Mary Queen of Scots alabaster devotional figure, mid 16th century & later
Mary Queen of Scots ‘Nottingham Alabaster’ devotional figure, shown kneeling with hands clasped in prayer, a prayer book open on the cloth covered plinth before her, a censor hanging from a chain at her waist; a small dog added to her right.
mid 16th century & later
37cm high, 30cm wide
Restorations include: head, cushion, dog. Otherwise good condition with some wear.
An extraordinary figure, with its origins in the mid-16th century. The beautifully carved figure with long elegant hands is typical of English Elizabethan carving of the mid 16th century, and the dress details conform to this dating. The stone is the famous ‘Nottingham Alabaster’, a translucent gypsum rock with impurities that give it a slightly honey tone. Quarried in several locations in the UK, it was used extensively from the 14th – 16th centuries, predominantly for religious sculpture for churches and chapels.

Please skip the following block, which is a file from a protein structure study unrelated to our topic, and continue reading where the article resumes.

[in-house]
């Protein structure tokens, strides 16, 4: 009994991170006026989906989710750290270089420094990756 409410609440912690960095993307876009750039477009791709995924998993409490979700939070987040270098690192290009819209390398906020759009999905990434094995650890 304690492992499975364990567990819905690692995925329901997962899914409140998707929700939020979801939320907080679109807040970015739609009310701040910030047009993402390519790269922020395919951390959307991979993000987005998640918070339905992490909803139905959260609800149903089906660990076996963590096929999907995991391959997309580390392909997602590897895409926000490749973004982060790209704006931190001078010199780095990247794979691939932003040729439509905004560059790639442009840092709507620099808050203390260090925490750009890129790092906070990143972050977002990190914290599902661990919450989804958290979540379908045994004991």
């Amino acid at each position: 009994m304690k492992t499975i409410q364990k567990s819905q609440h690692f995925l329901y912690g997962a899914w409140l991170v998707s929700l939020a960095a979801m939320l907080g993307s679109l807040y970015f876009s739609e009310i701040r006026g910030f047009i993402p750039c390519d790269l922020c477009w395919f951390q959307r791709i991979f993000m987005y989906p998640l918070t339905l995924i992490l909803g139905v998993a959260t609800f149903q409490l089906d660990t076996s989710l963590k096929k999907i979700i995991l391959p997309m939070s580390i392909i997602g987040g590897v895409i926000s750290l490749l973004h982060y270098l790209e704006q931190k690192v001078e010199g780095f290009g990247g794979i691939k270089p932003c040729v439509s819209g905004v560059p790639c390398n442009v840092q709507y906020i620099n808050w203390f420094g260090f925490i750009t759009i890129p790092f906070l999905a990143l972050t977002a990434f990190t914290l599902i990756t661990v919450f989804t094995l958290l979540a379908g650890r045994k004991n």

This would have been the location for this finely carved panel, where the subject would have been a wealthy benefactor of the church it was placed in, and so is shown kneeling with a prayer book before her.
HOWEVER: on closer examination, the head and the dog, and the cushion beneath are revealed as replacements – every aspect that points to ‘Queen Mary of Scots’ and her dog is actually a Victorian restoration…